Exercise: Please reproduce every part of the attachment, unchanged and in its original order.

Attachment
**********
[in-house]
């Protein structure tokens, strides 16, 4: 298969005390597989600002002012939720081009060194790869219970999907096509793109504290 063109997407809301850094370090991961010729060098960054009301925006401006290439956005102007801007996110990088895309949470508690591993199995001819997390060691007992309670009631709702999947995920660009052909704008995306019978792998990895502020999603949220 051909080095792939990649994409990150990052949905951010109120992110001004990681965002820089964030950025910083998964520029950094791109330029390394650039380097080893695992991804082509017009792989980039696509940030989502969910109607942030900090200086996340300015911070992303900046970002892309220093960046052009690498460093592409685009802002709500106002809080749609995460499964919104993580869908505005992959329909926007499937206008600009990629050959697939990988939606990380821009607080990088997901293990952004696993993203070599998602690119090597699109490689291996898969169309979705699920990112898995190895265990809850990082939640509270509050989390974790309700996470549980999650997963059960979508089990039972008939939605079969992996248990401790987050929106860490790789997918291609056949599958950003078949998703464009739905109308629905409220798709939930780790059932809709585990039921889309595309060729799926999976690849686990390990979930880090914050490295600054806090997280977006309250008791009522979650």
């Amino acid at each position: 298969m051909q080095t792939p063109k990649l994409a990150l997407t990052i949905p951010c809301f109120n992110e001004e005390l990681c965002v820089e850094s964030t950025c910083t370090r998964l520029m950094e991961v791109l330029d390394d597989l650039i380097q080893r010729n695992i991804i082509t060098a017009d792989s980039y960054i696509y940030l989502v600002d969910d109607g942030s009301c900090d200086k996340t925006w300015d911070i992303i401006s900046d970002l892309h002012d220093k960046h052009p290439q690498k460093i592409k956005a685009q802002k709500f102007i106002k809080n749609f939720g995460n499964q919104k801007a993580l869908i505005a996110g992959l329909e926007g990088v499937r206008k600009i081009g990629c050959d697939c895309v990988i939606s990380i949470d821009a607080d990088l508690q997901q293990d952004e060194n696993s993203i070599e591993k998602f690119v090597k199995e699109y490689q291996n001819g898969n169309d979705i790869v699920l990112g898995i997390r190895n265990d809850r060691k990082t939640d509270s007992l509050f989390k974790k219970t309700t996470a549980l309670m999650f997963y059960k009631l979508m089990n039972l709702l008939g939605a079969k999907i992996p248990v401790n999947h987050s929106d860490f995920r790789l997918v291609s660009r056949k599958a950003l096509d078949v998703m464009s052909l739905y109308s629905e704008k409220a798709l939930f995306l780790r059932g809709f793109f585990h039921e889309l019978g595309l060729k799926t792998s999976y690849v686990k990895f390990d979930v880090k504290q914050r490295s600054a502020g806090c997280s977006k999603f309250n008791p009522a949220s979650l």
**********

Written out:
[in-house]
């Protein structure tokens, strides 16, 4: 298969005390597989600002002012939720081009060194790869219970999907096509793109504290 063109997407809301850094370090991961010729060098960054009301925006401006290439956005102007801007996110990088895309949470508690591993199995001819997390060691007992309670009631709702999947995920660009052909704008995306019978792998990895502020999603949220 051909080095792939990649994409990150990052949905951010109120992110001004990681965002820089964030950025910083998964520029950094791109330029390394650039380097080893695992991804082509017009792989980039696509940030989502969910109607942030900090200086996340300015911070992303900046970002892309220093960046052009690498460093592409685009802002709500106002809080749609995460499964919104993580869908505005992959329909926007499937206008600009990629050959697939990988939606990380821009607080990088997901293990952004696993993203070599998602690119090597699109490689291996898969169309979705699920990112898995190895265990809850990082939640509270509050989390974790309700996470549980999650997963059960979508089990039972008939939605079969992996248990401790987050929106860490790789997918291609056949599958950003078949998703464009739905109308629905409220798709939930780790059932809709585990039921889309595309060729799926999976690849686990390990979930880090914050490295600054806090997280977006309250008791009522979650």
């Amino acid at each position: 298969m051909q080095t792939p063109k990649l994409a990150l997407t990052i949905p951010c809301f109120n992110e001004e005390l990681c965002v820089e850094s964030t950025c910083t370090r998964l520029m950094e991961v791109l330029d390394d597989l650039i380097q080893r010729n695992i991804i082509t060098a017009d792989s980039y960054i696509y940030l989502v600002d969910d109607g942030s009301c900090d200086k996340t925006w300015d911070i992303i401006s900046d970002l892309h002012d220093k960046h052009p290439q690498k460093i592409k956005a685009q802002k709500f102007i106002k809080n749609f939720g995460n499964q919104k801007a993580l869908i505005a996110g992959l329909e926007g990088v499937r206008k600009i081009g990629c050959d697939c895309v990988i939606s990380i949470d821009a607080d990088l508690q997901q293990d952004e060194n696993s993203i070599e591993k998602f690119v090597k199995e699109y490689q291996n001819g898969n169309d979705i790869v699920l990112g898995i997390r190895n265990d809850r060691k990082t939640d509270s007992l509050f989390k974790k219970t309700t996470a549980l309670m999650f997963y059960k009631l979508m089990n039972l709702l008939g939605a079969k999907i992996p248990v401790n999947h987050s929106d860490f995920r790789l997918v291609s660009r056949k599958a950003l096509d078949v998703m464009s052909l739905y109308s629905e704008k409220a798709l939930f995306l780790r059932g809709f793109f585990h039921e889309l019978g595309l060729k799926t792998s999976y690849v686990k990895f390990d979930v880090k504290q914050r490295s600054a502020g806090c997280s977006k999603f309250n008791p009522a949220s979650l």